All GC heap allocations within an FCall method must happen within a helper method frame. If you allocate memory on the GC heap, the GC may collect dead objects and move objects around in unpredictable ways, with some low probability. For this reason, you must manually report any object references in your method to the GC, so that if a garbage collection occurs, your object reference will be updated to refer to the new location in memory. Any pointers into managed objects (like arrays or Strings) within your code will not be updated automatically, and must be re-fetched after any operation that may allocate memory and before your first usage. Reporting a reference can be done via the GCPROTECT_* macros or as parameters when erecting a helper method frame.

Failing to properly report an OBJECTREF or to update an interior pointer is commonly referred to as a "GC hole", because the OBJECTREF class will do some validation that it points to a valid object every time you dereference it in Debug and Checked builds. When an OBJECTREF pointing to an invalid object is dereferenced, an assert will trigger saying something like "Detected an invalid object reference. Possible GC hole?". This assert is unfortunately easy to hit when writing "manually managed" code.

Note that QCall's programming model is restrictive to sidestep GC holes by forcing you to pass in the address of an object reference on the stack. This guarantees that the object reference is GC protected by the JIT's reporting logic, and that the actual object reference will not move because it is not allocated in the GC heap. QCall is our recommended approach, precisely because it makes GC holes harder to write.

FCall epilog walker for x86

The managed stack walker needs to be able to find its way from FCalls. It is relative easy on newer platforms that define conventions for stack unwinding as part of the ABI. The stack unwinding conventions are not defined by an ABI for x86. The runtime works around this by implementing an epilog walker. The epilog walker computes the FCall return address and callee save registers by simulating the FCall execution. This imposes limits on what constructs are allowed in the FCall implementation.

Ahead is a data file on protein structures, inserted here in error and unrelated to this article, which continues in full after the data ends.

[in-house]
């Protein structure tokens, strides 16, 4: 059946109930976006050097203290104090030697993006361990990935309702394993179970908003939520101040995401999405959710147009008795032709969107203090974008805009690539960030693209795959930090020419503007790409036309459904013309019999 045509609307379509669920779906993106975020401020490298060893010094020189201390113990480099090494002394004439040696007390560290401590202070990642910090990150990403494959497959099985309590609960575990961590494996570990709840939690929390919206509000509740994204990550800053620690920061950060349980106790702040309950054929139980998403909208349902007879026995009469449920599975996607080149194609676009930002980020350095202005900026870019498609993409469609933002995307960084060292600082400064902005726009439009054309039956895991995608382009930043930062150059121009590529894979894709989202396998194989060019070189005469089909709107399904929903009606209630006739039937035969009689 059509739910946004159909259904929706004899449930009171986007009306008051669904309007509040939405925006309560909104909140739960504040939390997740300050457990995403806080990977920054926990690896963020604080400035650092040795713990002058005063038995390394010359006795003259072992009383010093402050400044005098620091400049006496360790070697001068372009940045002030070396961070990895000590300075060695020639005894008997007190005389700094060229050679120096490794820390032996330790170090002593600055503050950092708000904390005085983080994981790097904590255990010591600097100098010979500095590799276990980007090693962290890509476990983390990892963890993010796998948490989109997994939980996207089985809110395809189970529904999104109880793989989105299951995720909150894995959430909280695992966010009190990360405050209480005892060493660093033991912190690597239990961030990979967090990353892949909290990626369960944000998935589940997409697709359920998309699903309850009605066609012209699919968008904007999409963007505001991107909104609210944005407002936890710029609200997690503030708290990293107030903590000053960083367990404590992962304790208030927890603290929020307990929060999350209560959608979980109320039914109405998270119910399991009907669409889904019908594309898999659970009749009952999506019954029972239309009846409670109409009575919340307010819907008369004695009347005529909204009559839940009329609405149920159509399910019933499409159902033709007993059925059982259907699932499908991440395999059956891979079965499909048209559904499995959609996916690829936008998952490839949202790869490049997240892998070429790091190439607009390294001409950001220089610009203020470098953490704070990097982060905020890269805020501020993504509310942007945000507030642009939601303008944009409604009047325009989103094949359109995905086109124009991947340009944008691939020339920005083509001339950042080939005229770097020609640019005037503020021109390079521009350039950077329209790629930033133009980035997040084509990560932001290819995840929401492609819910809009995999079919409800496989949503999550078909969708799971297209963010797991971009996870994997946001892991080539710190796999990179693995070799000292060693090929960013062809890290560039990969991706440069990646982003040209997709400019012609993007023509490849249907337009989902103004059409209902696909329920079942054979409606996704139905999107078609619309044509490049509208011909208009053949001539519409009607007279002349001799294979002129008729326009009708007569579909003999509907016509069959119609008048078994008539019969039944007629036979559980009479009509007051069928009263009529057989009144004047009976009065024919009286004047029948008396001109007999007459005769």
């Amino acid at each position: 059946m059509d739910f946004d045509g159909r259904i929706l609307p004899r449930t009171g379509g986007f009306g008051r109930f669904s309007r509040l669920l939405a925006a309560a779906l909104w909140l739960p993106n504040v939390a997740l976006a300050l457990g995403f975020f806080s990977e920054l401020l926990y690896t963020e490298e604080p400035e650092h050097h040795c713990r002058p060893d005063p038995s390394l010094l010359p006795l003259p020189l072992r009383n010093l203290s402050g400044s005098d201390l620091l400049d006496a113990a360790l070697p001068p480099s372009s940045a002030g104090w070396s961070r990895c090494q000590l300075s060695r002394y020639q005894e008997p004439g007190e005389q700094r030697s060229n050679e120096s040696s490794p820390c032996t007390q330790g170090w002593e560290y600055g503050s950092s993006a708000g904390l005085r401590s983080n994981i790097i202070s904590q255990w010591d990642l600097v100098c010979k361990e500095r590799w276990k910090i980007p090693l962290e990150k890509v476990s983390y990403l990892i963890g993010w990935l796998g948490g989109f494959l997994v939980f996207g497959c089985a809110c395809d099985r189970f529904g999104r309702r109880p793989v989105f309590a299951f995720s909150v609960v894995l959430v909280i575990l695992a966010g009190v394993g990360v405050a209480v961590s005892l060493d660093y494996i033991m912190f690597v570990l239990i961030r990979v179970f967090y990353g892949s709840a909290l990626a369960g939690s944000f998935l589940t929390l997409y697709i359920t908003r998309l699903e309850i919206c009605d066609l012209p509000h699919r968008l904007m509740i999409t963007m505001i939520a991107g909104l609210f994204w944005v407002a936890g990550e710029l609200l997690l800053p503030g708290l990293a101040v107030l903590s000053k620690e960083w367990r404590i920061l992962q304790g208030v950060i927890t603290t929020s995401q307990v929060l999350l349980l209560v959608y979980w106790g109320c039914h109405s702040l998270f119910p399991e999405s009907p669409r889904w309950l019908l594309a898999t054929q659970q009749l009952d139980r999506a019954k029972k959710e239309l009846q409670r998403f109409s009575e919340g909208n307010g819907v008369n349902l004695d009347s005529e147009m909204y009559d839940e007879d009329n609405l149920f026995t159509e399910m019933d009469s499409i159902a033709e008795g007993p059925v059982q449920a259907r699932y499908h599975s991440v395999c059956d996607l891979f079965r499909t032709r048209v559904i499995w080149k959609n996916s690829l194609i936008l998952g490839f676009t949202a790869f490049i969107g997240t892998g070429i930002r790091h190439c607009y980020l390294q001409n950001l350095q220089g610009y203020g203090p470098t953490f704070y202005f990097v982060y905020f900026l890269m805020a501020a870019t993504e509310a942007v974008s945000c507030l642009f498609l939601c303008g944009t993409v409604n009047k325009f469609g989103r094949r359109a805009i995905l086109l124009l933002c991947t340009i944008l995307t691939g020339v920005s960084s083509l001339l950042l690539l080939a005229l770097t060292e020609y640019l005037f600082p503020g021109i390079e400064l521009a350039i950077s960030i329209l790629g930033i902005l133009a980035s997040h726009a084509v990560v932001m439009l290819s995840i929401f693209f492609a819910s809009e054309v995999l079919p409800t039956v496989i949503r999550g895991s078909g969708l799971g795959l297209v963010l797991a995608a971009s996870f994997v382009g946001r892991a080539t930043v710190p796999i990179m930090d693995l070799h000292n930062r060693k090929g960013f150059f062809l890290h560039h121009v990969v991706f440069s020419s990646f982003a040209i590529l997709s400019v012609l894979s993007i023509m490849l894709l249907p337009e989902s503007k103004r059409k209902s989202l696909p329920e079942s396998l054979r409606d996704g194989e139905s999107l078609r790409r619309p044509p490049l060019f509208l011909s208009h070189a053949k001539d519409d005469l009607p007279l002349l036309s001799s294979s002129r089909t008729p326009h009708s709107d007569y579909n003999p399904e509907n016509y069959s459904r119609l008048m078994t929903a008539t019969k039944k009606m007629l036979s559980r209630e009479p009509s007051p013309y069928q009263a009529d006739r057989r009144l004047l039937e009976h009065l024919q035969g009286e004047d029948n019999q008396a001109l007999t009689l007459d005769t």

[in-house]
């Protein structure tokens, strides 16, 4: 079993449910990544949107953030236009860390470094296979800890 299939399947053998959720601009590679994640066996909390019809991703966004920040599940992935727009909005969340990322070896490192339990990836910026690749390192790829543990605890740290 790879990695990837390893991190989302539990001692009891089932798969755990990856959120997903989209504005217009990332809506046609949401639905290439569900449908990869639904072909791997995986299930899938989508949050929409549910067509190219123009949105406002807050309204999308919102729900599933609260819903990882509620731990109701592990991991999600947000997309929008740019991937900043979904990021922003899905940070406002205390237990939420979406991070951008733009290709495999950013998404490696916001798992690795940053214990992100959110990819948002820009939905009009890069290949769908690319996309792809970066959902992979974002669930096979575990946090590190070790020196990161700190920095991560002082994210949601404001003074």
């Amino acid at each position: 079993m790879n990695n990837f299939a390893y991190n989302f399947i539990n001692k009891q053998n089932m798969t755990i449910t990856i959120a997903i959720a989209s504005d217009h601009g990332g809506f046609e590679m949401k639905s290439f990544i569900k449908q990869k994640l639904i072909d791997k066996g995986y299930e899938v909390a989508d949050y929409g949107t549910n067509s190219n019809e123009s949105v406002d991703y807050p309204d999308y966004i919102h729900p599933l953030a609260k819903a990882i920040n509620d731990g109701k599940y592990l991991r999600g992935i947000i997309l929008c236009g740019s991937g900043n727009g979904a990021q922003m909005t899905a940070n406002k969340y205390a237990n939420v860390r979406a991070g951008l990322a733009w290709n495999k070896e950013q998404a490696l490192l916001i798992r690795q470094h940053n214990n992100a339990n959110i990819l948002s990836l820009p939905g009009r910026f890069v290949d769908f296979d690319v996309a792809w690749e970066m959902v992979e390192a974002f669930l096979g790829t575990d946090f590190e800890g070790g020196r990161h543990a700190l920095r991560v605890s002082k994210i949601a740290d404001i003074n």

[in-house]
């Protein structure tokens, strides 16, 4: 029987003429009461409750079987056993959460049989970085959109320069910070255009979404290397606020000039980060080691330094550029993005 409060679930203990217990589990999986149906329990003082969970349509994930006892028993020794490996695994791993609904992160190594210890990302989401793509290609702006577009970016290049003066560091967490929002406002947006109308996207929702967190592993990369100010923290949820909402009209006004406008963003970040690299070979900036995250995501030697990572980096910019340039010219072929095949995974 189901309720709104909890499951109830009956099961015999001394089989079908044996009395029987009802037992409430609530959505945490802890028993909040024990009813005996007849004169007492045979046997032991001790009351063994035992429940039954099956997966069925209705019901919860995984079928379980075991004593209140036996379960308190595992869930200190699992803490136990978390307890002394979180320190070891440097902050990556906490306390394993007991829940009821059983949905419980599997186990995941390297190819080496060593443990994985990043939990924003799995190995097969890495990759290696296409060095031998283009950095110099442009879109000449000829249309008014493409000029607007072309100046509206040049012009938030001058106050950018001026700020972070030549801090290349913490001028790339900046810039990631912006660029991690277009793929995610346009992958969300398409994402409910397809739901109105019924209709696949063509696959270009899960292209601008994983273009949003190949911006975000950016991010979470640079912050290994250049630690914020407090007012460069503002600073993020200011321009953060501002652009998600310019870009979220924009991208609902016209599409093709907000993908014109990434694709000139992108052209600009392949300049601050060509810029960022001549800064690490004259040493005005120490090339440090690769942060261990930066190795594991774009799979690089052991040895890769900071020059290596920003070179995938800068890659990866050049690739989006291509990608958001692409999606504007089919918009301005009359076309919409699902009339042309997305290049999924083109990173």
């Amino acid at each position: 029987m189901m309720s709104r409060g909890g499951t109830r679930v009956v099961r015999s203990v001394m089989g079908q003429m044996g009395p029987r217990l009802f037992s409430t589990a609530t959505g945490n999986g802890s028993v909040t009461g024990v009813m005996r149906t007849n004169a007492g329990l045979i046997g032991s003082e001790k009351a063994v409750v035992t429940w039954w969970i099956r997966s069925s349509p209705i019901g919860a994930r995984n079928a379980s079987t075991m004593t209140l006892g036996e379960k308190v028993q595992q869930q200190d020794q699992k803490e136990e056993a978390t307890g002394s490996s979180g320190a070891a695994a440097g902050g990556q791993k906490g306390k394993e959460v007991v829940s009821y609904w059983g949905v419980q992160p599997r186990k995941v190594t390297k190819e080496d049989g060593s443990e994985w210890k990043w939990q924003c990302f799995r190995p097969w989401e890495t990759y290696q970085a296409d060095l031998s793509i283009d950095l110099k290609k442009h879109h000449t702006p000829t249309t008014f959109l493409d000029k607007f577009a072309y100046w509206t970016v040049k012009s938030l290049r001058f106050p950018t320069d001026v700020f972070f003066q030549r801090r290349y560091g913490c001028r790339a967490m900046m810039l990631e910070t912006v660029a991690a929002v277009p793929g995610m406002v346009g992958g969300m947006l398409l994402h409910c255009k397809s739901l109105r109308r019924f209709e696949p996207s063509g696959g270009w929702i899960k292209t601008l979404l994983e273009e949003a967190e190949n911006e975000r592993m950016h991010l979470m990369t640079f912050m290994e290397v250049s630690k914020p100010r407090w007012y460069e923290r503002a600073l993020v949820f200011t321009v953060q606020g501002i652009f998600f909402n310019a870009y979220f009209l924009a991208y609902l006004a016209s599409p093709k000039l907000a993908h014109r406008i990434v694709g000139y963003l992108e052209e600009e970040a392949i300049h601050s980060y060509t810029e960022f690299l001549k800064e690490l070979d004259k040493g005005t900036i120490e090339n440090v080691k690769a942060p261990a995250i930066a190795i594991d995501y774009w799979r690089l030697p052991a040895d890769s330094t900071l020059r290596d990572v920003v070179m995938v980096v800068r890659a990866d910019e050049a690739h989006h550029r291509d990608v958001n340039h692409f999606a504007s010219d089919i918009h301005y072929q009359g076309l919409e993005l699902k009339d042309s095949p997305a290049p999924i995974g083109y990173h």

Complex constructs like stack allocated objects with destructors or exception handling in the FCall implementation may confuse the epilog walker. This can lead to GC holes or crashes during stack walking. There is no comprehensive list of what constructs should be avoided to prevent this class of bugs. An FCall implementation that is fine one day may break with the next C++ compiler update. We depend on stress runs and code coverage to find bugs in this area.

Setting a breakpoint inside an FCall implementation may confuse the epilog walker. It leads to an "Invalid breakpoint in a helpermethod frame epilog" assert inside vm\i386\gmsx86.cpp.

FCall example – managed

Here's a real-world example from the String class:

public partial sealed class String
    private extern string? IsInterned();

    public static string? IsInterned(string str)
        if (str == null)
            throw new ArgumentNullException(nameof(str));

        return str.IsInterned();

FCall example – unmanaged

The FCall entrypoint has to be registered in tables in vm\ecalllist.h using FCFuncEntry macro. See "Registering your QCall or FCall Method".

This method is an instance method in managed code, with the "this" parameter passed as the first argument. We use StringObject* as the argument type, then copy it into a STRINGREF so we get some error checking when we use it.